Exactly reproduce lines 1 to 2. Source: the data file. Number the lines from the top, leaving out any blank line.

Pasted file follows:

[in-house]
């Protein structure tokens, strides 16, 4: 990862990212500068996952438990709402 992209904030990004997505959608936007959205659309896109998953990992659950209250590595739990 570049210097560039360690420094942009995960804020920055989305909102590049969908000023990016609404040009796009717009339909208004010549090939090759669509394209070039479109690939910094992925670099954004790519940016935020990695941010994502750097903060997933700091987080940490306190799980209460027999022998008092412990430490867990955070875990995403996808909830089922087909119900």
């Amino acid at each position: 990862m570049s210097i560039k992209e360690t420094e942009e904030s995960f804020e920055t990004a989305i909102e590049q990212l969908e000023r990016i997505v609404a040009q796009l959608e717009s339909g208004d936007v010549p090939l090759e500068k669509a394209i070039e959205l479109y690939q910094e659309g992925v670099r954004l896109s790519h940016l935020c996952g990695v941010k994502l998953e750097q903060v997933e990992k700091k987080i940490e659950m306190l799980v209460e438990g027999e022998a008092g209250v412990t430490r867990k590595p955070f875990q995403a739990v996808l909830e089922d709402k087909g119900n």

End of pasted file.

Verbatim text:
[in-house]
């Protein structure tokens, strides 16, 4: 990862990212500068996952438990709402 992209904030990004997505959608936007959205659309896109998953990992659950209250590595739990 570049210097560039360690420094942009995960804020920055989305909102590049969908000023990016609404040009796009717009339909208004010549090939090759669509394209070039479109690939910094992925670099954004790519940016935020990695941010994502750097903060997933700091987080940490306190799980209460027999022998008092412990430490867990955070875990995403996808909830089922087909119900």